Isn’t all medicine personal? Doctor and patient, hopefully yes, but what about drug development? Does all of the prescription drug development generally benefit everyone? Or is it specialized to meet the specific needs of segments of the population that are not being currently addressed?
A little known and small component of President Obama’s 2016 budget proposal is the $215 million Precision Medical Initiative, an ambitious plan for biomedical research for treatments tailored to the genetic makeup of individuals.
Many of the current breakthroughs stem from successful mapping of the human genome, completed in 2003. This trend has benefited from significant declines in the cost of genome sequencing. What used to cost many millions of dollars—decoding one person’s genome—can now be done for around $1000. Using the human genetic code, more scientific research is focused on specific segments of the population, whether for rare diseases or components of more common diseases. As the world become increasingly connected by mobile technologies and electronic records, storing mass amounts of data is easier and cheaper than it once was.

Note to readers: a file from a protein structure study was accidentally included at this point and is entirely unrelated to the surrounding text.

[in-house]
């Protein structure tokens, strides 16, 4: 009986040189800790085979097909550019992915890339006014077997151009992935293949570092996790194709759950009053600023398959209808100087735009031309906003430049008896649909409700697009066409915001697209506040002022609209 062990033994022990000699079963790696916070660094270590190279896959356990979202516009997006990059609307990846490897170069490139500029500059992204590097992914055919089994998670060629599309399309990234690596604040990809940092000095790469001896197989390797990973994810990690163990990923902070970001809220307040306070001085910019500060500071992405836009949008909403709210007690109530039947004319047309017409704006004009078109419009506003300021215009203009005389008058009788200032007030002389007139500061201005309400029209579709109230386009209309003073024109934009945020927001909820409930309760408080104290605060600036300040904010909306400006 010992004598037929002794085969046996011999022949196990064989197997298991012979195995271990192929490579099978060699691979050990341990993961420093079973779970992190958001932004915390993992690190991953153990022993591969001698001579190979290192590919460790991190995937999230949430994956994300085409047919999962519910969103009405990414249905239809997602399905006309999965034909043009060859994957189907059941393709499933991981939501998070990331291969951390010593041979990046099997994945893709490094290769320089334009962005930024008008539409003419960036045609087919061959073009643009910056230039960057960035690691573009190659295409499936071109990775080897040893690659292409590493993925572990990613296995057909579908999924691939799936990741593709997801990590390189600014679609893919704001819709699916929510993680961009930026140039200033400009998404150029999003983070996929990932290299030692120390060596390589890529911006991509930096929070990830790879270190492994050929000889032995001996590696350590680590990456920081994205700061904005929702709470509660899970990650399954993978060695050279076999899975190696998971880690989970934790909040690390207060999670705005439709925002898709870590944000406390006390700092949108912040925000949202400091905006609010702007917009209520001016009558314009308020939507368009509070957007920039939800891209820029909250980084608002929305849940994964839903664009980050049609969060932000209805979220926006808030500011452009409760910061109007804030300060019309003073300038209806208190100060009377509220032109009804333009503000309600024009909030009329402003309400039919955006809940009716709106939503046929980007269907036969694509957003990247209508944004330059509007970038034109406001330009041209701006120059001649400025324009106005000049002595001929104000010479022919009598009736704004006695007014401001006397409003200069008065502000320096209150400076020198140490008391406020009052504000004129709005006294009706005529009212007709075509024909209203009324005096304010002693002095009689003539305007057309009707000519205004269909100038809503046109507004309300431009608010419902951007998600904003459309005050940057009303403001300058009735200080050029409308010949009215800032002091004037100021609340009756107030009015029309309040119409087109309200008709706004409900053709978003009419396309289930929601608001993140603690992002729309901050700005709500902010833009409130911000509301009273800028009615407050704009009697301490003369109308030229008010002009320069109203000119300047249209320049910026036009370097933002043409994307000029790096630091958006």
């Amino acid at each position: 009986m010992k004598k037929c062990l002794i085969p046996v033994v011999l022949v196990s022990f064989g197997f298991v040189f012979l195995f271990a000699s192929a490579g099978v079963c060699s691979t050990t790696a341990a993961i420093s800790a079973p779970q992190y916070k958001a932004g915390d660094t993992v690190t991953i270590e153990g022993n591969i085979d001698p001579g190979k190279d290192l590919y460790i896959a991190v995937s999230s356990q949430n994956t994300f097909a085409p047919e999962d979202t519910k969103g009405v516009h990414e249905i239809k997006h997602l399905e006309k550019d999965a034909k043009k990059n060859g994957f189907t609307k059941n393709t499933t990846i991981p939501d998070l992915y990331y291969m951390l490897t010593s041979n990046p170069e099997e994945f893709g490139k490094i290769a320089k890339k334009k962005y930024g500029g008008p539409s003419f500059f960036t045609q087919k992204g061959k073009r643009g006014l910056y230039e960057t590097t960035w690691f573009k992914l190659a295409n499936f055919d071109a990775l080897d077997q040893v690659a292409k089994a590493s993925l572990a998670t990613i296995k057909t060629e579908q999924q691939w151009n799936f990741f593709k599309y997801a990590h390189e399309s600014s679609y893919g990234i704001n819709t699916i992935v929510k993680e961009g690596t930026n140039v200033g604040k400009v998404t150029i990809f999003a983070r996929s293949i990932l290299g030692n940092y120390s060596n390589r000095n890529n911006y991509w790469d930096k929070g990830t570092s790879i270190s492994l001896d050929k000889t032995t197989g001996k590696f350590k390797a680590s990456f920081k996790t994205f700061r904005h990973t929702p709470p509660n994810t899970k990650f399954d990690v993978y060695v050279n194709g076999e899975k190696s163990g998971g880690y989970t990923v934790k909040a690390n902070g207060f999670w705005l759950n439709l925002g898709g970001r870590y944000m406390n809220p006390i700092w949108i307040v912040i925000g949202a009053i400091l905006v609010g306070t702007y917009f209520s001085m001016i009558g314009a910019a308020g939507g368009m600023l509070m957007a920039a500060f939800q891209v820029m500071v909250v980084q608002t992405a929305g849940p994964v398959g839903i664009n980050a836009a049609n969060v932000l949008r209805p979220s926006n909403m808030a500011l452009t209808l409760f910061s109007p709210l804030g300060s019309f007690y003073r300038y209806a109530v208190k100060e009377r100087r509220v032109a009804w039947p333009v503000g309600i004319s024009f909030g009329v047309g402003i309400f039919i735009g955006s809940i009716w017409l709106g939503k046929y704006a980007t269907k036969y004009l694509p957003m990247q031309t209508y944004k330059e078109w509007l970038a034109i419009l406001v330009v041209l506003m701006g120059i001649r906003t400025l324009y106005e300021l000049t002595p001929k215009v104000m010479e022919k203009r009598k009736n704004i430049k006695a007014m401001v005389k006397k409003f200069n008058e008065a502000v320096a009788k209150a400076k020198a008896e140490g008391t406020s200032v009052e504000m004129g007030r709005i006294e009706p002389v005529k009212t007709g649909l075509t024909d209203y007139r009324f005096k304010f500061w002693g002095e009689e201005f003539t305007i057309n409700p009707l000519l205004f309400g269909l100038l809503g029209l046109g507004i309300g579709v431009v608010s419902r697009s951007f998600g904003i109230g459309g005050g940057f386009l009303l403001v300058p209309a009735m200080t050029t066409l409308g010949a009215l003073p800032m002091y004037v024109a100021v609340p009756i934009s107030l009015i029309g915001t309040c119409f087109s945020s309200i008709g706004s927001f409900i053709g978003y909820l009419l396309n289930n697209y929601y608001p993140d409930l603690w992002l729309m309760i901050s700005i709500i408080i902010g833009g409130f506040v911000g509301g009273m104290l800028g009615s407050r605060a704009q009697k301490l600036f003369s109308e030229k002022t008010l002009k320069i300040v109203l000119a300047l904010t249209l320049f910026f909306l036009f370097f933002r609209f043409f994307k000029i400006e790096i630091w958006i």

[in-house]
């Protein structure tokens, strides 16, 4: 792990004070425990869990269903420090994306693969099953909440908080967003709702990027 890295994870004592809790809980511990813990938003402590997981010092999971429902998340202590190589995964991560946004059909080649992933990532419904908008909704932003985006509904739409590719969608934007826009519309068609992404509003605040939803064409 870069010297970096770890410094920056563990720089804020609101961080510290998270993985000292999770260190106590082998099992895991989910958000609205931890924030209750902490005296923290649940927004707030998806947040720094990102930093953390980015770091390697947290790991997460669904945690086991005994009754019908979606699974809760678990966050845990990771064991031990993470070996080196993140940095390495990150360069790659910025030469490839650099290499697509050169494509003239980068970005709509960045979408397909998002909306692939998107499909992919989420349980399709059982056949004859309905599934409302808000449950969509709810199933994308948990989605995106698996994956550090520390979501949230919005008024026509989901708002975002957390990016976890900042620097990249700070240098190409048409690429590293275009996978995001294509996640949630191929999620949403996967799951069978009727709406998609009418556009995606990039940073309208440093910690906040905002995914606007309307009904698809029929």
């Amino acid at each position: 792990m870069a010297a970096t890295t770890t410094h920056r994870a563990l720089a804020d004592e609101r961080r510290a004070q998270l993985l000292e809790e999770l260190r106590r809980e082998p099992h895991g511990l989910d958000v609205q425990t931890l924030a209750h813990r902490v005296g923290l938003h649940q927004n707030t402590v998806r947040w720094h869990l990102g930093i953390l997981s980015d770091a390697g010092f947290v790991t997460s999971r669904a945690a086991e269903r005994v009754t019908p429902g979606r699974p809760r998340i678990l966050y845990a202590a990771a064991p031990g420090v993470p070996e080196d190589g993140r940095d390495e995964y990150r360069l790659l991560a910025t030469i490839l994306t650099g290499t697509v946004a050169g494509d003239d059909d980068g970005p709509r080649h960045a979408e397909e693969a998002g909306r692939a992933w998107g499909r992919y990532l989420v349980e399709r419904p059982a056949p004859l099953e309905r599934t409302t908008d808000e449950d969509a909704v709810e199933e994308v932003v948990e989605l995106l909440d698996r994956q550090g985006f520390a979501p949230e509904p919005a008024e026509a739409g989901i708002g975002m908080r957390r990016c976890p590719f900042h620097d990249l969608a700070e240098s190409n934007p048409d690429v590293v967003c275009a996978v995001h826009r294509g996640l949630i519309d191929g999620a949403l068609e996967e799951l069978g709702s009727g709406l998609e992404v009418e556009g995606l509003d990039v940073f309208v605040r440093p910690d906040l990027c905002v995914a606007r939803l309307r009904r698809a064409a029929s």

This in turn enables the pharmaceutical industry to develop and concentrate on new medications to focus on our most important needs.
As is the case with most prescription drug development, these specialty medications come with a high price tag. At this point, because these drugs are usually considered part of targeted therapy, they are generally covered by private insurers and Medicare as they account for a very small share of overall health care spending. Over time, however, as these targeted drugs become more prevalent in the treatment of diseases, will they still be covered by insurers?
Relative to the size of a $4 trillion budget, the Precision Medical Initiative is tiny. It does have bipartisan support. Advocates say the payoffs could be very big both for improving basic scientific knowledge and finding ways to personalize medical treatments.
For additional information, contact EAB HealthWorks.